© Copyright Jeffrey Morgan, 2018by
Information security and cybersecurity are huge problem areas in county and municipal governments. In this six-page article on the subject, I cover the information every county and municipal leader should know including a summary of problems, barriers, specific solutions, and resources. The free document is available here. The intended audience is CEO, CAO, CFO, COO, County or city manager, county commissioner, city council member, or other senior management personnel in the public sector. This is a reprint of my two-part article published in CIO.com last year.
Click below to download.
Want to talk about information security in your organization? Click on the link below to e-mail me and schedule a time to talk.
Don’t hesitate to e-mail me. Initial consultation are free.
© Copyright Jeffrey Morgan, 2018by
I loathe the term digital transformation (DX). Implicit in the term is that there is something technological about it, something digital; a one-time event you can buy or outsource.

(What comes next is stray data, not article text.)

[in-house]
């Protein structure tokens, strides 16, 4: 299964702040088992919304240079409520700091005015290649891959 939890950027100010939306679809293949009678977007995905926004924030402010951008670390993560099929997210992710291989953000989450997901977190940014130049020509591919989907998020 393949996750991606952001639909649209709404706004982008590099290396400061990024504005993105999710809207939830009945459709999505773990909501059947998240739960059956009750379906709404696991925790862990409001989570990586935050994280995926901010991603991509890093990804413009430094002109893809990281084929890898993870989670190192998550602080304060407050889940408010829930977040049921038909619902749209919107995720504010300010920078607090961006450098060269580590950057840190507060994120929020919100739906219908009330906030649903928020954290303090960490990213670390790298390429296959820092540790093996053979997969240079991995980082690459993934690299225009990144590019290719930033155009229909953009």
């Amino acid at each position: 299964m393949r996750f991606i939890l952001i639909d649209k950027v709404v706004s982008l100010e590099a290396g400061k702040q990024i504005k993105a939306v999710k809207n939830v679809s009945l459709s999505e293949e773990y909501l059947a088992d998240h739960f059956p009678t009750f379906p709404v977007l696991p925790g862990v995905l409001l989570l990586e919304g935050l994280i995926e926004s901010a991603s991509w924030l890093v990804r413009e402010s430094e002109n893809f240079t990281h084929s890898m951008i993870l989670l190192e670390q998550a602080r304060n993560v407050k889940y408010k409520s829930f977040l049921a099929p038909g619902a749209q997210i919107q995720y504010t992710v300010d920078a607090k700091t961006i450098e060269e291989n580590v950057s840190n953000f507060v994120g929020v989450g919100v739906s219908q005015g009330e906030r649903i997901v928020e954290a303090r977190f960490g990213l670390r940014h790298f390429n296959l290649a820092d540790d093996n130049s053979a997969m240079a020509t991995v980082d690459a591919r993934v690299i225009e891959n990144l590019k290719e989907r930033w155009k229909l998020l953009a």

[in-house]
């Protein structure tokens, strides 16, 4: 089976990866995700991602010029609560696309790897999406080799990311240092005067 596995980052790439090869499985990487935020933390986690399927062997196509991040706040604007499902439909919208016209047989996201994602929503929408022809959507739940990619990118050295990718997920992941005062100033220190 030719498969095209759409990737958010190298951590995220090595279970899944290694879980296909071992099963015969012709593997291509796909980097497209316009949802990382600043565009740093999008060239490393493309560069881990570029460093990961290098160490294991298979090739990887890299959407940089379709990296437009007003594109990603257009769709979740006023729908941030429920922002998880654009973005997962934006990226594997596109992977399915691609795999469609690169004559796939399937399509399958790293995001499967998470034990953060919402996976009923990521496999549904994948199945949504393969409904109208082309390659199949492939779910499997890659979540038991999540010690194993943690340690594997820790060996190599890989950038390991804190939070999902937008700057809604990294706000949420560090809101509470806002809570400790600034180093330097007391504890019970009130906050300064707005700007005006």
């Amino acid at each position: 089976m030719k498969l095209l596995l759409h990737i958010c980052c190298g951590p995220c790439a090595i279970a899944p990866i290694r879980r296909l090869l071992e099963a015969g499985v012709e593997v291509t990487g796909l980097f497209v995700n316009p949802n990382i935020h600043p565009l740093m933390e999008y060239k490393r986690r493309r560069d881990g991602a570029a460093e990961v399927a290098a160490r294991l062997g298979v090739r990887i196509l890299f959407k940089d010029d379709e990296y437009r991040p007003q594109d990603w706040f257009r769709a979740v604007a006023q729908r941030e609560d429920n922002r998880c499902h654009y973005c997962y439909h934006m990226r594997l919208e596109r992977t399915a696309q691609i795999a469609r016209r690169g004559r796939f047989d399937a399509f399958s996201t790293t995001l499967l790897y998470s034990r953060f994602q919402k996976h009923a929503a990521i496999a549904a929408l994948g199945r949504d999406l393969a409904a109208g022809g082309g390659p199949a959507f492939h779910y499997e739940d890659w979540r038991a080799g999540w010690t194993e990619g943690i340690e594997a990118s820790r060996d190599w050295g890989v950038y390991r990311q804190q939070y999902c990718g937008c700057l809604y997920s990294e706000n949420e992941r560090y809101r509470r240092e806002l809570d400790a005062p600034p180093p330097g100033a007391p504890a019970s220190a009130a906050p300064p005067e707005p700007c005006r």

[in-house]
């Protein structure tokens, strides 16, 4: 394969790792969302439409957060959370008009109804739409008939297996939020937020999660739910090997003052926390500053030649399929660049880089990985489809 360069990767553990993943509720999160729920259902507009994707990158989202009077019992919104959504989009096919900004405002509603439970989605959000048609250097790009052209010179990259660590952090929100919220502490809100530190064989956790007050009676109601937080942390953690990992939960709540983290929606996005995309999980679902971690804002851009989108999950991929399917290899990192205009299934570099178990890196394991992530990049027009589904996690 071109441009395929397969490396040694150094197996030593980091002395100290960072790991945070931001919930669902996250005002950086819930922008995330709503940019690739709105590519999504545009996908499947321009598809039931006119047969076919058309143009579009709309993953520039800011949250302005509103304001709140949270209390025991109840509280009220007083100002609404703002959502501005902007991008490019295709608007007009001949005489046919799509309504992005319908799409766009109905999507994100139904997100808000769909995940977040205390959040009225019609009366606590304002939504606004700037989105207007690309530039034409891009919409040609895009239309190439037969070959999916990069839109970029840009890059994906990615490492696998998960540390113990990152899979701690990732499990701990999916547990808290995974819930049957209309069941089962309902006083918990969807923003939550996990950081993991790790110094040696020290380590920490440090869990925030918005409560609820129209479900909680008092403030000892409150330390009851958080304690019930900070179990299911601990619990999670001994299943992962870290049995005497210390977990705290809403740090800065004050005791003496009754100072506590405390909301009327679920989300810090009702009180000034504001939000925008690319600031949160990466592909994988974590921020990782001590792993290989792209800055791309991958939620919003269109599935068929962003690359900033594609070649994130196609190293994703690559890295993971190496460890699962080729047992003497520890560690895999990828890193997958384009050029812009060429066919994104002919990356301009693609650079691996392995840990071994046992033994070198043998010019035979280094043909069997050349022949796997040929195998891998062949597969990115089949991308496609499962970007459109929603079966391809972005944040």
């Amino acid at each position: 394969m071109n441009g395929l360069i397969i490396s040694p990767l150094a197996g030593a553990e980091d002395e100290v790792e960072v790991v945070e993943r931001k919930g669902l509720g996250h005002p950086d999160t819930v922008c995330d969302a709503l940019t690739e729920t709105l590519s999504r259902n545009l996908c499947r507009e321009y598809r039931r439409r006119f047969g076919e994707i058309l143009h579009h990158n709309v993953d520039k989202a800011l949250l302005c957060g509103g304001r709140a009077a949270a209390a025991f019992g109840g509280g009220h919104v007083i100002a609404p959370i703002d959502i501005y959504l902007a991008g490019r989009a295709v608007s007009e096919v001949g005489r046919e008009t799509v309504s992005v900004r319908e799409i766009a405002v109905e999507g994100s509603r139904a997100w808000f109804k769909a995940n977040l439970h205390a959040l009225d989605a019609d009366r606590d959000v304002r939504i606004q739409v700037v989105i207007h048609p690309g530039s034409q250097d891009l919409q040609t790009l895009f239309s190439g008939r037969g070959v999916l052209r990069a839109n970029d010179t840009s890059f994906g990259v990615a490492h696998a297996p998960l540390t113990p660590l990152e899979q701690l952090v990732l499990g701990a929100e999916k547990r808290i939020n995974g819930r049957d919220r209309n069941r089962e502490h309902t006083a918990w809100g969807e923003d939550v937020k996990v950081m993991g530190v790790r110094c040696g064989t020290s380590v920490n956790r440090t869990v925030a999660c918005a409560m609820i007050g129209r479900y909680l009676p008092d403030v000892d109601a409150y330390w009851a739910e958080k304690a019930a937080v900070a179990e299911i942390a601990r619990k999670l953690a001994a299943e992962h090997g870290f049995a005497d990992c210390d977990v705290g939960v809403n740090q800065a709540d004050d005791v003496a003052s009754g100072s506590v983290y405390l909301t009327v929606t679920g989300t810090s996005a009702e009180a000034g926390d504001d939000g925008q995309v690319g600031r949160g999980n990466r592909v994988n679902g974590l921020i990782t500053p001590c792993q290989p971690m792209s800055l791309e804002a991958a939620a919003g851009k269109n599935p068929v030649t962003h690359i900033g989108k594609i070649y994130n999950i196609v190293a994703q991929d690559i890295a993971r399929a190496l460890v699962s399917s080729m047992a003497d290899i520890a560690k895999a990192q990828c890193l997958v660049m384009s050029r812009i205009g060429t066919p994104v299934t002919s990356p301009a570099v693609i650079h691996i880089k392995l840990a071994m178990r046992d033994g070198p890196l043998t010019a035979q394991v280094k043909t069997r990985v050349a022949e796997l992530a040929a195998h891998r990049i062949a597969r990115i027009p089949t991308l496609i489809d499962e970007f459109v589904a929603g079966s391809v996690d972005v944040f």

I think we should start calling it management transformation (MX). If your management team is doing its job well, the digital transformation never stops. The success or failure of a digital project is a testament to management performance, and digital transformation is a naturally occurring byproduct of excellence in management.
What is digital transformation?
Technology is a means to accomplish business goals, not an end in itself. Unfortunately, much of the extant information on digital transformation identifies technology as the goal. I think this is the wrong approach.